The 2nd use of spyware is where it’s delivered as part of another program (much the same way as aTrojan Horse), but some is delivered as a payload to a worm, or via websites which exploitvulnerabilities in browsers to silently install the programs in the background.In addition, there are also many programs which pretend to be Anti-Spyware programs, but arethemselves Spyware – check www.spywarewarrior.org for a list of such rogue programs.Trojan HorseAs the name suggests, a“Trojan Horse” or “Trojan”, is a program which purports to do one thing, butactually does another.Trojans are not always damaging or malicious, but they are often associated with things like deletingfiles, overwriting hard-drives, or being used to provide remote access to a system for an attacker.Classic Trojans include keyloggers (a program that records keyboard strokes) being delivered asgame files, or file deleters masquerading as useful utilities. Trojans can be used for many purposesincluding Remote Access (sometimes called Remote Access Tools or RATs, or Backdoors) Keylogging and password stealing (Most spyware falls into this category)VirusA virus is a program which replicates by copying itself, either exactly or in modified form, intoanother piece of executable code.Viruses can use many types of hosts, some of the most common are: Executable files (such as the programs on your computer) Boot sectors (the parts of code that tell your computer where to find the instructions it uses to boot or turn on) Scripting files (such as Windows Scripting, or Visual Basic script) Macros within documents (this is much less common now, as macros in, for instance Microsoft Word, will not execute by default)When a virus inserts itself into other executable code, this ensures it’s run when the other code isrun and the virus spreads by searching for other clean hosts every time it is run. Some viruses overwrite the original files effectively destroying them, but many simply insert themselves in a way that they become part of the host program, so that both survive. Depending on the way they’re coded, viruses can spread across many files in the system, across networks via file shares, in documents and in the boot sectors of disks.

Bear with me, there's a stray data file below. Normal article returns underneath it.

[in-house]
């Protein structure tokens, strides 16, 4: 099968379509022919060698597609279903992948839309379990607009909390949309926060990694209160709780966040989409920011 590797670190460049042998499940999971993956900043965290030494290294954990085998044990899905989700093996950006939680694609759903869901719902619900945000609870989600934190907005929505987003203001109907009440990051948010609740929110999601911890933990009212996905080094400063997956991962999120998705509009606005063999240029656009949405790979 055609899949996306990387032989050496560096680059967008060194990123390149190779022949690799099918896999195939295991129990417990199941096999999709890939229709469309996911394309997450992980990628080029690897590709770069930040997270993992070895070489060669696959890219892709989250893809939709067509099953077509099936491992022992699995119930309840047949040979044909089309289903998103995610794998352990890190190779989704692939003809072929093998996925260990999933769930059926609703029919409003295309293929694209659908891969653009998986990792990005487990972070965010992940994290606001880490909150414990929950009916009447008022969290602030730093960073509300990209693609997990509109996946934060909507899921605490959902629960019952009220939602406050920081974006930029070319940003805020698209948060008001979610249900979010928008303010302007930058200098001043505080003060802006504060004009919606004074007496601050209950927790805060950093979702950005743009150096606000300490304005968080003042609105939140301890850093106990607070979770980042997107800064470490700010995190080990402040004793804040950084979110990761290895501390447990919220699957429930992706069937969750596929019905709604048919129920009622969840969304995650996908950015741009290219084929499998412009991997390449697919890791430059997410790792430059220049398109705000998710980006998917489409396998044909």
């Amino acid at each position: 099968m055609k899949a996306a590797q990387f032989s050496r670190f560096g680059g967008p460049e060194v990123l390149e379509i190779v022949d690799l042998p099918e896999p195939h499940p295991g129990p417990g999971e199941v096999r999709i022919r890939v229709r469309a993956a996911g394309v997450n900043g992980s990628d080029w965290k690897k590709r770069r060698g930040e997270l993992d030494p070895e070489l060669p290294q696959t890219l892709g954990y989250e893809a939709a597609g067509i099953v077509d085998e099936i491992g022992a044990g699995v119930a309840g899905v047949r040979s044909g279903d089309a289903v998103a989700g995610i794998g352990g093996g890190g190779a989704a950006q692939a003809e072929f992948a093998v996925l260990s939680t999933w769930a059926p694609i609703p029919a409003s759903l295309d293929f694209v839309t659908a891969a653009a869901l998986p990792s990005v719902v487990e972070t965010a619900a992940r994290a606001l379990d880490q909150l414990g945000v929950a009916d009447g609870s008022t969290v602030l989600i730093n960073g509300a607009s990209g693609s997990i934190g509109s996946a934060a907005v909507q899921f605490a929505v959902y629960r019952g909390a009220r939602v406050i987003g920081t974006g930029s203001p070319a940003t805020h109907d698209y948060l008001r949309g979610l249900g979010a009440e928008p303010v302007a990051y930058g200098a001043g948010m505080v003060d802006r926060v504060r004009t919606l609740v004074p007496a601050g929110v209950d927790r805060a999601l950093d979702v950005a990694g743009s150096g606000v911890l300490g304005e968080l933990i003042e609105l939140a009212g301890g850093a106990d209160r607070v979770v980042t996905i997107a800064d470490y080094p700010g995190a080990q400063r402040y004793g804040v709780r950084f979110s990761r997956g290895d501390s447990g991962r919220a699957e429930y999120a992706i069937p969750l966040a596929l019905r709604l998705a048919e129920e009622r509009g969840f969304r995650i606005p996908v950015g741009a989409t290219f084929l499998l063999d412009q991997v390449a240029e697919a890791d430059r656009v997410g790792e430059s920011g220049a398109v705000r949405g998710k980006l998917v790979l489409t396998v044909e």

WormIn computer terms, worms are really a subset of viruses, but they have the ability to replicate bythemselves, they do not require a host file.Simply put, viruses infect hosts, and worms infest systems. Often worms exploit vulnerability inservices in network facing services. Such worms can spread very quickly across networks ofvulnerable systems, as they do not require any intervention from users to run.However, the commonest type of worms are carried in emails (it is important to note that it is notthe email which is infected, but that they carry the worm files). In the case of the email borne worm,the recipient of the email is the vulnerability that is exploited, usually with an enticing subject ormessage.Usually worms are much easier to remove from a system than viruses, because they do not infectfiles. Worms often try to add themselves to the start-up folder, or modify registry keys to ensurethat they are loaded every time the system starts. Again, worms do not necessarily have to do anydamage (See payload).If you’ve ever experienced the pain of losing hours of work or having infected files and documents,you can avoid this by simply ensuring your computer remains malware free. Discover how ESET, oneof the leading providers of Anti Virus Software, can help safeguard your computer from maliciousdamage.